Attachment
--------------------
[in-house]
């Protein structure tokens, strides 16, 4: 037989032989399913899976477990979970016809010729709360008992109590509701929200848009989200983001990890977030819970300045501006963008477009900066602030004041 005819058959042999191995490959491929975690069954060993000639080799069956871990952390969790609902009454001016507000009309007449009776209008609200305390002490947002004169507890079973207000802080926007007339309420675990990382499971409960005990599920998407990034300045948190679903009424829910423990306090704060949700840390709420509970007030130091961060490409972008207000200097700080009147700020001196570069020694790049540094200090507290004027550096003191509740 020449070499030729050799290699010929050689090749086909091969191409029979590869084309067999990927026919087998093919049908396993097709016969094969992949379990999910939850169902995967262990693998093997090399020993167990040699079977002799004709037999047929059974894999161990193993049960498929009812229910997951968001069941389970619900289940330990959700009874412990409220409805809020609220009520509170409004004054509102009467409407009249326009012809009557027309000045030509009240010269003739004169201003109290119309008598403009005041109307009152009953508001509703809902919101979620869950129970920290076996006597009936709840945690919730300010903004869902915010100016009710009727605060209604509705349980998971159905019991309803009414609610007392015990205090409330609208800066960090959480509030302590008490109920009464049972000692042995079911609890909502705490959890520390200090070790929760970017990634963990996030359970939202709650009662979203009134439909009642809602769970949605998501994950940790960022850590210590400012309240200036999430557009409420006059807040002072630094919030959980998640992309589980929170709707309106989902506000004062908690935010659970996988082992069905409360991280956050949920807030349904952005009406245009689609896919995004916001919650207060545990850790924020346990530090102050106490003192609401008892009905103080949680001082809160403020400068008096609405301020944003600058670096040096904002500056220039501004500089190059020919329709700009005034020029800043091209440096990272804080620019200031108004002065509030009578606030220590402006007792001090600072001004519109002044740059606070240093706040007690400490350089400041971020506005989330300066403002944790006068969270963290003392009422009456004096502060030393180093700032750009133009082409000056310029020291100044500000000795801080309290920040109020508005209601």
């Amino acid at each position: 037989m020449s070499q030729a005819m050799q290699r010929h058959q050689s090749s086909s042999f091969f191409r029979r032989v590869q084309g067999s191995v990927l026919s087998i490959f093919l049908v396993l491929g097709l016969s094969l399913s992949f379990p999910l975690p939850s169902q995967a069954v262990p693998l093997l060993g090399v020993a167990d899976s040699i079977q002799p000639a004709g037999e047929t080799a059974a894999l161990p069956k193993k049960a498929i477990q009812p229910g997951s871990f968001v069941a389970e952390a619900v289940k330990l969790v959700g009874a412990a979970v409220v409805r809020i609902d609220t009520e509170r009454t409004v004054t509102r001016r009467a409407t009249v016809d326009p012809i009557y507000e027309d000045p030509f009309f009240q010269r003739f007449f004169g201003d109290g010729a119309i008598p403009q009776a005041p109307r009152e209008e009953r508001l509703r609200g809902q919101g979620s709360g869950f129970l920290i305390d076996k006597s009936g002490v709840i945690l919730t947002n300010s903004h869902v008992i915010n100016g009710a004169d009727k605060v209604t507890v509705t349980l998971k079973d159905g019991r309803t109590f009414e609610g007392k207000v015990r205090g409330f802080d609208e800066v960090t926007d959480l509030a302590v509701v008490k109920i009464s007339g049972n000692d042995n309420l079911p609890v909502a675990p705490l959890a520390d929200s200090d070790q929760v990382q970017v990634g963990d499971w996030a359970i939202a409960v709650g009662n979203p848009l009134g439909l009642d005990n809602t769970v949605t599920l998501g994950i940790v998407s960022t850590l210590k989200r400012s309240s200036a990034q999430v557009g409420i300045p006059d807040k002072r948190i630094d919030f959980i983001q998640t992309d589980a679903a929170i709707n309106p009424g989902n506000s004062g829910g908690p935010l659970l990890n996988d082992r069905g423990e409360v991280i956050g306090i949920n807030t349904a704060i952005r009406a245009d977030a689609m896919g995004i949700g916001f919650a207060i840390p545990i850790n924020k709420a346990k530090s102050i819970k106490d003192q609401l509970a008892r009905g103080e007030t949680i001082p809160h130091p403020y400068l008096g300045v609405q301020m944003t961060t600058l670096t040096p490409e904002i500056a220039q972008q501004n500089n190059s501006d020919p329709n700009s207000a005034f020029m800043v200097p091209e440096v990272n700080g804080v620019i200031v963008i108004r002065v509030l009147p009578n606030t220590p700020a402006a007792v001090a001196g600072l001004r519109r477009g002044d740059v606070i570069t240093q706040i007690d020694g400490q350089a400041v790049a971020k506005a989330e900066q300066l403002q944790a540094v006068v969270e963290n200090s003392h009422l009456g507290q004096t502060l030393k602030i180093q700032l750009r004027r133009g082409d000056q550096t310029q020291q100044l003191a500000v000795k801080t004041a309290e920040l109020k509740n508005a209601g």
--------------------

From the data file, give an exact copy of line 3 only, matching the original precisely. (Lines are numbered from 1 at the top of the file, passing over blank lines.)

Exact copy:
């Amino acid at each position: 037989m020449s070499q030729a005819m050799q290699r010929h058959q050689s090749s086909s042999f091969f191409r029979r032989v590869q084309g067999s191995v990927l026919s087998i490959f093919l049908v396993l491929g097709l016969s094969l399913s992949f379990p999910l975690p939850s169902q995967a069954v262990p693998l093997l060993g090399v020993a167990d899976s040699i079977q002799p000639a004709g037999e047929t080799a059974a894999l161990p069956k193993k049960a498929i477990q009812p229910g997951s871990f968001v069941a389970e952390a619900v289940k330990l969790v959700g009874a412990a979970v409220v409805r809020i609902d609220t009520e509170r009454t409004v004054t509102r001016r009467a409407t009249v016809d326009p012809i009557y507000e027309d000045p030509f009309f009240q010269r003739f007449f004169g201003d109290g010729a119309i008598p403009q009776a005041p109307r009152e209008e009953r508001l509703r609200g809902q919101g979620s709360g869950f129970l920290i305390d076996k006597s009936g002490v709840i945690l919730t947002n300010s903004h869902v008992i915010n100016g009710a004169d009727k605060v209604t507890v509705t349980l998971k079973d159905g019991r309803t109590f009414e609610g007392k207000v015990r205090g409330f802080d609208e800066v960090t926007d959480l509030a302590v509701v008490k109920i009464s007339g049972n000692d042995n309420l079911p609890v909502a675990p705490l959890a520390d929200s200090d070790q929760v990382q970017v990634g963990d499971w996030a359970i939202a409960v709650g009662n979203p848009l009134g439909l009642d005990n809602t769970v949605t599920l998501g994950i940790v998407s960022t850590l210590k989200r400012s309240s200036a990034q999430v557009g409420i300045p006059d807040k002072r948190i630094d919030f959980i983001q998640t992309d589980a679903a929170i709707n309106p009424g989902n506000s004062g829910g908690p935010l659970l990890n996988d082992r069905g423990e409360v991280i956050g306090i949920n807030t349904a704060i952005r009406a245009d977030a689609m896919g995004i949700g916001f919650a207060i840390p545990i850790n924020k709420a346990k530090s102050i819970k106490d003192q609401l509970a008892r009905g103080e007030t949680i001082p809160h130091p403020y400068l008096g300045v609405q301020m944003t961060t600058l670096t040096p490409e904002i500056a220039q972008q501004n500089n190059s501006d020919p329709n700009s207000a005034f020029m800043v200097p091209e440096v990272n700080g804080v620019i200031v963008i108004r002065v509030l009147p009578n606030t220590p700020a402006a007792v001090a001196g600072l001004r519109r477009g002044d740059v606070i570069t240093q706040i007690d020694g400490q350089a400041v790049a971020k506005a989330e900066q300066l403002q944790a540094v006068v969270e963290n200090s003392h009422l009456g507290q004096t502060l030393k602030i180093q700032l750009r004027r133009g082409d000056q550096t310029q020291q100044l003191a500000v000795k801080t004041a309290e920040l109020k509740n508005a209601g």